This, however, is not a problem that the man running the Netskills course could be expected to fix, so we concentrated on other stuff like how to wrangle the software into producing accessible, maintainable web-pages.
I'd never used Dreamweaver before but found myself in the surprising position of knowing more HTML than anybody else in the class. That is, I'd coded HTML by hand ("Brave people!" said the course tutor, only half joking) and had used CSS. Fear my scary web skills. Mind you, everybody who'd been on a Netskills course before said that there was never time to get through all the "hands-on" exercises, and even the course tutor said that nobody was expected to finish, but I got through all the homework with time to spare to read LJ and check email. And correct all the mistakes in the worksheets. Suddenly I remember why everybody hated me at school.
The impression that I get is that Dreamweaver would be a fantastic piece of software for the amateur web-designer, in much the same way that all-singing all-dancing power-tools are the secret vice (ahem) of the home DIY enthusiast. Unfortunately, at somewhere in the region of $400, the amateur web-designer almost certainly can't afford it. Which is a shame, because this particular amateur web-designer would be delighted to get her geeky mitts on a copy just to play around with. I think it's possible to create sane, well-formed web-pages with it; it takes time and care, but it allows you to use nifty short-cuts for the donkey-work. There's no inherent virtue in carving HTML out of a rock with your bare hands; why not use funky pointy-clicky interfaces if they let you get the tedious bits done quickly? I don't need to prove to anybody, even myself, that I know how to create an image link or a simple table.
Like any tool, though, it's possible to use it for the forces of evil. You can, more or less, create web-pages in an entirely WYSIWYG environment (if you never click the scary 'show code' button); which means that you can perpetrate crawling tentacled Lovecraftian horrors in your HTML without even realising you're doing it. You can be seduced by Dreamweaver's amazing templating/content-managing systems, because they are actually pretty well implemented, but only later realise that they also effectively lock you into using nothing but DW to maintain your files for ever.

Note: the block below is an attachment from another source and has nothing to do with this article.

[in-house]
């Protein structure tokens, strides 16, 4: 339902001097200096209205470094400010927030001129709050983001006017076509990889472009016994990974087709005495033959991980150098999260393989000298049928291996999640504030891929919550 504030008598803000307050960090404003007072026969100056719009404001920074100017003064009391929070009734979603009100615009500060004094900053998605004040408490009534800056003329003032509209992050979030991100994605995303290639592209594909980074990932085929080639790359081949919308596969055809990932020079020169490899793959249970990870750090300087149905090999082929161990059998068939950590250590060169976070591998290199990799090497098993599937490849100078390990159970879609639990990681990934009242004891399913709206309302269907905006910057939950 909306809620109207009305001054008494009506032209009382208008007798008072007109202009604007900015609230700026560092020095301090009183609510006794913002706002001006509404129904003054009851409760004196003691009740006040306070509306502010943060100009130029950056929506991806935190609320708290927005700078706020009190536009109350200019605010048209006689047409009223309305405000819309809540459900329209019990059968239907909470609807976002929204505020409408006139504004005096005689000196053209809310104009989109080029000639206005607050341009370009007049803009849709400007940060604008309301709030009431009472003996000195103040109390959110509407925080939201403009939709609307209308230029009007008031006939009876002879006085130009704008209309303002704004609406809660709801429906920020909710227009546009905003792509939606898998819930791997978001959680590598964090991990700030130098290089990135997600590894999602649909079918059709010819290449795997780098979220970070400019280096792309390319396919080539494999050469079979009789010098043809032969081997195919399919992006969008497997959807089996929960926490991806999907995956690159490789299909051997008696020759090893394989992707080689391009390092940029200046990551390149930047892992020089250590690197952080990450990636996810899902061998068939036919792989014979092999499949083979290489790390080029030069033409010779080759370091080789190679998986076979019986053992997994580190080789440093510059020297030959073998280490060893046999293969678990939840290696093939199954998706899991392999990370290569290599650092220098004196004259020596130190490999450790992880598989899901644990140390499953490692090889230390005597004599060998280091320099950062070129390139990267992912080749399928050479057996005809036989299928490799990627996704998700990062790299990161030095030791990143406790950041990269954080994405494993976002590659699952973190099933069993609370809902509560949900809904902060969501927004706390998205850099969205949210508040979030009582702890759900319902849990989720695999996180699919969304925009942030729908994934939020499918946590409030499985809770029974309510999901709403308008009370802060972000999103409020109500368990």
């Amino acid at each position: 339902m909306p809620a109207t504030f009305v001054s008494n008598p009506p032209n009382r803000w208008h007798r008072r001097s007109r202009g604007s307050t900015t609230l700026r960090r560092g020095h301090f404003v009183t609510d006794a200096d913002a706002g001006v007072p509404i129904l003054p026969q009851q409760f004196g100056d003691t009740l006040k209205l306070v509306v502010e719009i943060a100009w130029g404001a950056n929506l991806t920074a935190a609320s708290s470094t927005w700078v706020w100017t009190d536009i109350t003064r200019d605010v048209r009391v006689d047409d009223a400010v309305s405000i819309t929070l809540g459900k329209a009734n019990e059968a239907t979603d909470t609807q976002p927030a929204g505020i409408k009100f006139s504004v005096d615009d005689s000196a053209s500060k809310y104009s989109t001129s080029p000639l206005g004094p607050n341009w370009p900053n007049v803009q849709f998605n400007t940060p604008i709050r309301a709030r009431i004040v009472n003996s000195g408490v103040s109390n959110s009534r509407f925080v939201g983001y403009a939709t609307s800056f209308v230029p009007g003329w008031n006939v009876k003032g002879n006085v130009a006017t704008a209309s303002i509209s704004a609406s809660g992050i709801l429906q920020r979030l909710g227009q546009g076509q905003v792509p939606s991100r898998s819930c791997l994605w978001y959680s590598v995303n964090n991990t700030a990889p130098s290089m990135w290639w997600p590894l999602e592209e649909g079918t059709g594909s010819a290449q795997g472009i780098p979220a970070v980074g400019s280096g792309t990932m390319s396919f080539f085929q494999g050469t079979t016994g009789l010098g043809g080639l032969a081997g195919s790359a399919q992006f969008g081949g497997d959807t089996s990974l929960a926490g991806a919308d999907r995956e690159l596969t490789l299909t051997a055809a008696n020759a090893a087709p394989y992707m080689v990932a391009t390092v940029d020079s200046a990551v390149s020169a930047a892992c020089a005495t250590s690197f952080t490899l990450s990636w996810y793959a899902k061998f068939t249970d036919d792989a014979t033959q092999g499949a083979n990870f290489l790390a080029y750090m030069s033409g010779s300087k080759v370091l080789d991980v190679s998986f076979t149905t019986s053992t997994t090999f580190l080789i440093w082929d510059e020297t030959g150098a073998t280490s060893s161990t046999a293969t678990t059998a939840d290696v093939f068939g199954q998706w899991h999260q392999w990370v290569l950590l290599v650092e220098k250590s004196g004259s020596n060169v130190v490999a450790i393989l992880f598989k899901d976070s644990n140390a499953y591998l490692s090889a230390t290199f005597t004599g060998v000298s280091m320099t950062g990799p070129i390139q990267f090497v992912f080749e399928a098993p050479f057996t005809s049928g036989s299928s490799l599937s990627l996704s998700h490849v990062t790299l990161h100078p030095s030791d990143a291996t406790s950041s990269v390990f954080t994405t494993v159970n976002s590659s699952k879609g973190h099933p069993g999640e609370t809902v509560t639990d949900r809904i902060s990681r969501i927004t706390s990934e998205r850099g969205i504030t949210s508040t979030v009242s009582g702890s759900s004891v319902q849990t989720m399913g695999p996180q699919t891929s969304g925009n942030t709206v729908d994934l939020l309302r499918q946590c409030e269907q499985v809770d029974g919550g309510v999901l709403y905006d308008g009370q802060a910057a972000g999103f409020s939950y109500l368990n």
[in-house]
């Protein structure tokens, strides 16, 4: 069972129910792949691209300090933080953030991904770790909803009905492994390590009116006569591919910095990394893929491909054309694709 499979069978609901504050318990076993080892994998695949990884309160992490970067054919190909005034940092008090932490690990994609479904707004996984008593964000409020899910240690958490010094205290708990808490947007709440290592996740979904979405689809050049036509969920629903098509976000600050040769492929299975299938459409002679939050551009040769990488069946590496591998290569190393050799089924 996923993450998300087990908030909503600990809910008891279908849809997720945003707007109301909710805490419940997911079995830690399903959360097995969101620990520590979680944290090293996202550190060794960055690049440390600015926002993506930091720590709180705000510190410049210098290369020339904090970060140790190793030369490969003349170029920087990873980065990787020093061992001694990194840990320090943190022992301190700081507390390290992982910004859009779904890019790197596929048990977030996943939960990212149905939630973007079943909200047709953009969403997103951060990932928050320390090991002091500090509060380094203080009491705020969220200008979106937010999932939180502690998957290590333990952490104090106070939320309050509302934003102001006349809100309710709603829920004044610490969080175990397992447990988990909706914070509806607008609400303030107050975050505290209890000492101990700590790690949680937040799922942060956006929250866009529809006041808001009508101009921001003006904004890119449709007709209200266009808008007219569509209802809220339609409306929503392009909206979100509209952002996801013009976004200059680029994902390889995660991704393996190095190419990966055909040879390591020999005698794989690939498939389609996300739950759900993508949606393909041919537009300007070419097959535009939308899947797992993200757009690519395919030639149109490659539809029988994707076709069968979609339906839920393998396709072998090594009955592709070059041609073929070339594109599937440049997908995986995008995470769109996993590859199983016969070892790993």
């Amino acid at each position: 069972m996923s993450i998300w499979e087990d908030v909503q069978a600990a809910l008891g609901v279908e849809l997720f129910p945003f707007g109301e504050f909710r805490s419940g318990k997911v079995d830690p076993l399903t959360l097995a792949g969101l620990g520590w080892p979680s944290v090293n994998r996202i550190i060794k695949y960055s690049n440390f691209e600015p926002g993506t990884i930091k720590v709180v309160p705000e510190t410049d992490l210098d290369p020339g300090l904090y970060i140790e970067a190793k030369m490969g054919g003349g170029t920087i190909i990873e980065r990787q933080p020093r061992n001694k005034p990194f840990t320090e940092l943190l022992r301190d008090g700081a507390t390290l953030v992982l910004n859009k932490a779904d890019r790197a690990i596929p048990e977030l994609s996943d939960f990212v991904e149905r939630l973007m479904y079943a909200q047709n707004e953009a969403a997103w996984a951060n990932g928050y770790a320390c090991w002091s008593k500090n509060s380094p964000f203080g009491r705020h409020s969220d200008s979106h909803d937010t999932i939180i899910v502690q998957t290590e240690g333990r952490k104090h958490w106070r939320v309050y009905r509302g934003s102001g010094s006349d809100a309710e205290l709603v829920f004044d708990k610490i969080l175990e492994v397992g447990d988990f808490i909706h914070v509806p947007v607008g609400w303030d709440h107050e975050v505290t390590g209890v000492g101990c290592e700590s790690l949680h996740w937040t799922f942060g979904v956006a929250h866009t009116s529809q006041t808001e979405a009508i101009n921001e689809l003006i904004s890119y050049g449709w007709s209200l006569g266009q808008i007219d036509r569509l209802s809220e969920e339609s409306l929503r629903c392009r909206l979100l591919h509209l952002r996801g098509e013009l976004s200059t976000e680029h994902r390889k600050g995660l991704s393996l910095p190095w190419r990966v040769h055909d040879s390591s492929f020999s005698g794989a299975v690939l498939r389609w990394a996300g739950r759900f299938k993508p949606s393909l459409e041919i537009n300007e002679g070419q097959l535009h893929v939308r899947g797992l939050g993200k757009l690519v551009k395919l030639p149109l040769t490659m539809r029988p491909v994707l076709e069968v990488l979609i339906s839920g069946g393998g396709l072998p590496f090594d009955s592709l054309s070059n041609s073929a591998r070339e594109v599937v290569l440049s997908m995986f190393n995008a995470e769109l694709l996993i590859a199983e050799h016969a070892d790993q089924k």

Still, on the whole, the course was useful. We need to know how to use DW because our content-providers want to use it, and it helps if we know where they're coming from and know why we'd prefer them not to use it -- and know how to get them to at least set some limits on the horrors they perpetrate. The bits about accessibility issues were interesting, and DW does actually do fairly well on the creating-accessible-webpages front -- validating, checking, advising, and prompting for things like alt-tags, captions, summaries, etc. (It's just a shame it not only doesn't validate for XHTML 1.0 Strict, but lies and says it does.) The course was also a handy opportunity to consolidate previously-learned HTML knowledge, which is always a good thing. In fact, the thing that I found most interesting about DW was the opportunity it presented for learning HTML -- you can drag and drop clever bits of design, and then look at the code to see how it's done.
All in all, probably a more productive use of the day than I would have otherwise achieved. And free food, though a hint to the next people to organise a similar event: Maxwell House brown powder is NOT COFFEE.
The course was also, of course, a chance to watch STUPID PEOPLE. Who needs soap operas and reality TV when the whole world is a shimmering kaleidoscope of witlessness?
Actually, most of the participants were fine -- that is, mainstream and boring rather than actively stupid. But today's Moron Prize goes to the girl who turned up late and spent five minutes disrupting everybody by faffing with her hair, her scarf, her bag, her hair again, her coat, etc.; then when her phone went off halfway through a presentation (we'd been asked earlier to turn phones off) looked up in wide-eyed amazement, saying loudly "Nobody ever phones me!" She then went to the door, with the phone still tweetling ... and then stopped, still inside the room, to take the call. And then interrupted the presentation again a few minutes later by bouncing back to her seat saying "Sorry!" in a cheerful stage whisper.
And she works here, too. I'm not sure whether she or the "coffee" and stale biscuits made me more embarrassed to be part of Cambridge University.